Submucous diathermy (SMD) of Inferior Turbinates

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Diagram showing turbinate bones
There are three sets of turbinate bones in the nose. The inferior, middle and superior turbinates. Enlargement of the turbinate bones may a cause of nasal obstruction. 

Your doctor may suggest reduction of your turbinate bones to improve your nasal obstruction. 

Submucous Diathermy (SMD) involves passing a probe just below the mucosal surface lining of the turbinate bones and cauterizing using heat energy to shrink the size of theses structures. This preserves most of the mucosal lining and allows for preservation of normal function. The mucosa humidifies and warms inspired air and also plays a role in the production and wafting of mucus to the back of the nose. The Inferior turbinates can in fact be completely removed in severe cases. Their function is then taken over by the other turbinate bones.

Depending on the procedure performed, the most common complications of turbinate surgery are bleeding and prolonged nasal dryness with crusting. Bleeding is minimised by careful surgical techniques and the use of packing. Postoperative trauma and dryness can lead to bleeding and so the patient is instructed to keep the nose well moisturised with the use of a saline nasal douche.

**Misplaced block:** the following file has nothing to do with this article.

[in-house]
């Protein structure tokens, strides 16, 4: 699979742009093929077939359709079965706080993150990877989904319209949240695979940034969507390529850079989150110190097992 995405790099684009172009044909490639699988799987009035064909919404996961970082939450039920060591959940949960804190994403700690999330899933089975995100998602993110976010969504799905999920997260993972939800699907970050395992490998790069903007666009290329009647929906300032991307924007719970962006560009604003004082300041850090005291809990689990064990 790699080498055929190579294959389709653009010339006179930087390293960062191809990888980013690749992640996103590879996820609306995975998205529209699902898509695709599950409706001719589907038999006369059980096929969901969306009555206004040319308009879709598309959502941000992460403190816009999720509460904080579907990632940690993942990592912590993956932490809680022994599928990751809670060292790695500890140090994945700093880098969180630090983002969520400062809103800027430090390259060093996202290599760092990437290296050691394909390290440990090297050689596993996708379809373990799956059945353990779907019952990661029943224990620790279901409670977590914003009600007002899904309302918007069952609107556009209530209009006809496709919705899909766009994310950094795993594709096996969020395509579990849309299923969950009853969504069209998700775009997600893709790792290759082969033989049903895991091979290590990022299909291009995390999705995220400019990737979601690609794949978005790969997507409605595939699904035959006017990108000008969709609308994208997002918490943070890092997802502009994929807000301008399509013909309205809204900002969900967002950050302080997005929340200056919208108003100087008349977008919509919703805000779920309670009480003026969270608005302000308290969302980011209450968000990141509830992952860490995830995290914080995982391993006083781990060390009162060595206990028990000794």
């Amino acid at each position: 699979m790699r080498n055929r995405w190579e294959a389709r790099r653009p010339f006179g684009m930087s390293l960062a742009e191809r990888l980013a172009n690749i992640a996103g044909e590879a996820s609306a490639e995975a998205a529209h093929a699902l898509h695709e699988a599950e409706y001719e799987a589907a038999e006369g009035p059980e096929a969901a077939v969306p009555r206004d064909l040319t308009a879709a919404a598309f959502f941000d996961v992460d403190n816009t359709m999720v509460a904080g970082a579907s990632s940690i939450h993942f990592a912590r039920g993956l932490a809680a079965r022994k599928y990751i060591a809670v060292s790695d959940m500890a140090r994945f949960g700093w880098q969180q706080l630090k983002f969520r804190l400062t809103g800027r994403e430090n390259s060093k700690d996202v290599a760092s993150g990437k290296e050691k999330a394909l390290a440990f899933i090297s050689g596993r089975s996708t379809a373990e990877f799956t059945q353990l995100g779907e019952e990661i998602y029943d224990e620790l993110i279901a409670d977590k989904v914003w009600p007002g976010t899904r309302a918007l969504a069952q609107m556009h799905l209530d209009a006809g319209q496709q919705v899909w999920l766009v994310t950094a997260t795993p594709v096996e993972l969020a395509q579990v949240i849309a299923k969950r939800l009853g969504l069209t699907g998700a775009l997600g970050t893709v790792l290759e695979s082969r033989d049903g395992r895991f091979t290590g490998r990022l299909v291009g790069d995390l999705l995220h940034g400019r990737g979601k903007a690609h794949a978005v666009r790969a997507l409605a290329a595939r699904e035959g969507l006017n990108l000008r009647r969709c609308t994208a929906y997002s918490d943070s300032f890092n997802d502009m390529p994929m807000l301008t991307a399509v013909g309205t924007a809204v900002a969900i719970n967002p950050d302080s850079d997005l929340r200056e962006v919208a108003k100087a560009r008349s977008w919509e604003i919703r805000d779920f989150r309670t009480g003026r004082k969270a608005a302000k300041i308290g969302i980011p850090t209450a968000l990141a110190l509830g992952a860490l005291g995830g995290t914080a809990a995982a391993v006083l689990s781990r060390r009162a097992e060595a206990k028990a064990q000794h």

Avoidance of nose blowing and opening of the mouth with sneezing are very helpful. No heavy lifting or straining is permitted for the first 2-3 weeks.

Doing all of the above and staying well hydrated can minimize crusting. Vaseline can be applied to the anterior nostrils for symptomatic relief at bedtime and throughout the day as needed.

Re-growth of turbinate tissue can gradually recur over months or years.

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Left image - Normal sized right enlarged right inferior, Right image - Inferior turbinate blocking airway

Please note that the details in this section are for general information only. You should always discuss the risks, limitations and complications of your specific operation with your surgeon.